As the conversation progressed and great laments about the lack of speaking in tongues and prophecy in our Sunday morning services filled the room, my eyes grew wide. I was startled. This was not the church nor the group of elders I had come to know. Something seemed different. Sam continued, “We need to start preaching about the Holy Spirit and the mark of salvation evidenced by speaking in tongues!”

“Sam,” I interjected with concern and a bit of a hurt ego–what was wrong with my preaching, was I missing something big?!–“what exactly are you saying? What do you mean?”

“Aaron, how can people become Christians if they don’t know about the Holy Spirit? How can they be a Christian if they cannot speak in tongues?”

I let his questions sit for a moment and I looked around the room. No one interjected. No one spoke up. They sat in tacit agreement, their silence growing in weight. Never one to be comfortable with an uneasy silence, I seized the moment and offered a clever rebuke and a teachable moment (or so I thought).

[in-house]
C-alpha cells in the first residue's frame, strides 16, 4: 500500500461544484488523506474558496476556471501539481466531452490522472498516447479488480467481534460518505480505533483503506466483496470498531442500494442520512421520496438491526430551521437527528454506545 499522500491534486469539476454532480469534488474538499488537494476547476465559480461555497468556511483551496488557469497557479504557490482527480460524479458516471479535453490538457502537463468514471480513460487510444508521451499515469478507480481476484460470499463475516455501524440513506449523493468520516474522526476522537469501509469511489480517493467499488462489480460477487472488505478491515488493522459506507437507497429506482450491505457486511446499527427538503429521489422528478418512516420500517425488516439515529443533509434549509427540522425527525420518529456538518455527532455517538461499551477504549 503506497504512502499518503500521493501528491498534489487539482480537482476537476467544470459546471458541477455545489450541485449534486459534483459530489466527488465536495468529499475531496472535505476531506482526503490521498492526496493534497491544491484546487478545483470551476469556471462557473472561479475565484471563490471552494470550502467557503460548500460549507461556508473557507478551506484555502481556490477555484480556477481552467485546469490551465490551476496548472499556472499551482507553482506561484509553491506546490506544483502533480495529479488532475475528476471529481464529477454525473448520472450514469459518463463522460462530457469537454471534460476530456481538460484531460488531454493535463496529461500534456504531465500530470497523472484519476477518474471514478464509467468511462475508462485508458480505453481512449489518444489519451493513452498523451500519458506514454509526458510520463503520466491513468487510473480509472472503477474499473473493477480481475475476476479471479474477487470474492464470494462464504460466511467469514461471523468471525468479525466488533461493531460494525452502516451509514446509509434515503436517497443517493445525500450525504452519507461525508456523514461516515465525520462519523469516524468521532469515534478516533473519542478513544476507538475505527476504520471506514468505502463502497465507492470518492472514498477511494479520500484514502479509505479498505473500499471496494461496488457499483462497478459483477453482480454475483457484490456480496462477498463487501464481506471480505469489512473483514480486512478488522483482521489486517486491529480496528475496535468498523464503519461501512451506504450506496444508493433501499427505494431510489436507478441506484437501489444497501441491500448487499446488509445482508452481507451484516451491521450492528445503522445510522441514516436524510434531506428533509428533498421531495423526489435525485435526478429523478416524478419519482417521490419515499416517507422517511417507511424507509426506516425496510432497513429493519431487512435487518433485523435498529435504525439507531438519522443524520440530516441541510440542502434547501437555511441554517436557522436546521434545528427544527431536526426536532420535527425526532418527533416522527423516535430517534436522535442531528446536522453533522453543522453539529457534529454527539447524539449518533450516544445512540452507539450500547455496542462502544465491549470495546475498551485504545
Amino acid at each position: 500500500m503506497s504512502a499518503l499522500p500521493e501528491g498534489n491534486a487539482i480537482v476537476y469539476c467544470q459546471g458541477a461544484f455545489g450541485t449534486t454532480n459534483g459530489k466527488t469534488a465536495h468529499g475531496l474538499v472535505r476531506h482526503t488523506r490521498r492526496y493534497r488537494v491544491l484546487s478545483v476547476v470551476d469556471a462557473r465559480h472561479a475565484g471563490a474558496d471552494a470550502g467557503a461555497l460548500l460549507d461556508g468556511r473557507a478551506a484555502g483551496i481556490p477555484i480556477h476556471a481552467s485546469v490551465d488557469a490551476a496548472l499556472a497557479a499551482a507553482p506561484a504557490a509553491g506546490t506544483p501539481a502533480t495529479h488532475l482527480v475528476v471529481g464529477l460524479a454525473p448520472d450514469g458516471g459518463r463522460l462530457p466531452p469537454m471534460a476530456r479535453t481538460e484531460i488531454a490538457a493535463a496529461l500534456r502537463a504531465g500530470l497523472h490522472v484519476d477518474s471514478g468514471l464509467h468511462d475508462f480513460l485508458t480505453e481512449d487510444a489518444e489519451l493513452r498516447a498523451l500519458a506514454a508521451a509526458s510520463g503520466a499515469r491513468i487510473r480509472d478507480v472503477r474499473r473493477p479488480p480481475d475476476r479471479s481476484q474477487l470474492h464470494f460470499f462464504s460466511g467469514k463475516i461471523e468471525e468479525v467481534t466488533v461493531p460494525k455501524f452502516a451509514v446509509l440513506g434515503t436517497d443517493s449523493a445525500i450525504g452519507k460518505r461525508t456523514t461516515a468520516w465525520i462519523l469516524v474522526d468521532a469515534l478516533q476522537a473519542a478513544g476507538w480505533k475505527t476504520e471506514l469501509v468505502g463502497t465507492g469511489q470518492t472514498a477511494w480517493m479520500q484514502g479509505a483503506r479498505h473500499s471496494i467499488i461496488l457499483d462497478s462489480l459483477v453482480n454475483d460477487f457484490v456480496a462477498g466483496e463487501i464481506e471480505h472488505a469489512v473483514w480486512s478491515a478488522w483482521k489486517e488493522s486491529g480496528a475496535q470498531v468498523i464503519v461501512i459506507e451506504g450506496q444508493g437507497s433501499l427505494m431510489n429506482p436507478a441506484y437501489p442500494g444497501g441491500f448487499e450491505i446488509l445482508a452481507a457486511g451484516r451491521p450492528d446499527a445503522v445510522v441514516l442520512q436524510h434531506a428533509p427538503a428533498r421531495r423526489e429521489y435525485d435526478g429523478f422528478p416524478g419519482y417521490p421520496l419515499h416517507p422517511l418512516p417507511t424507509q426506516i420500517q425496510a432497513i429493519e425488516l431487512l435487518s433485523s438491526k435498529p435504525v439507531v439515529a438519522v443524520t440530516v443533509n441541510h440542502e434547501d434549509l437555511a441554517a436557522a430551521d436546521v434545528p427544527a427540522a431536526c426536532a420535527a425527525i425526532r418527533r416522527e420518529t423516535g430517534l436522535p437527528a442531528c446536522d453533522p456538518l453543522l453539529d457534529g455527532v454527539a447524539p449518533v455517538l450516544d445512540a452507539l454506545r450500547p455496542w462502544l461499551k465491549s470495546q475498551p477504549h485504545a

This is the moment I was fired.

“Sam, are you saying that you cannot be a Christian unless you speak in tongues?”


“Well, do you think I’m a Christian?”

“Of course pastor.” Sam looked perplexed.

“Sam, I don’t speak in tongues.” I could see the wheels turning as he tried to reconcile what I was saying with his statement of belief. “Sam, what you’re saying is that your pastor…” I paused for affect, “is not a Christian. Are you sure you really believe that?”

I was certain this would make a difference. How on earth could they deny their pastor was a Christian simply because he couldn’t speak in tongues? I was certain it would create enough of a dissonance that we could talk about this strange belief, point back to Scripture and understand the nature and reality of salvation through Jesus alone and the role of the Holy Spirit. I was certain.

Two weeks later, I was relieved of my duties and asked to move along quietly for the sake of the congregation.

I obliged.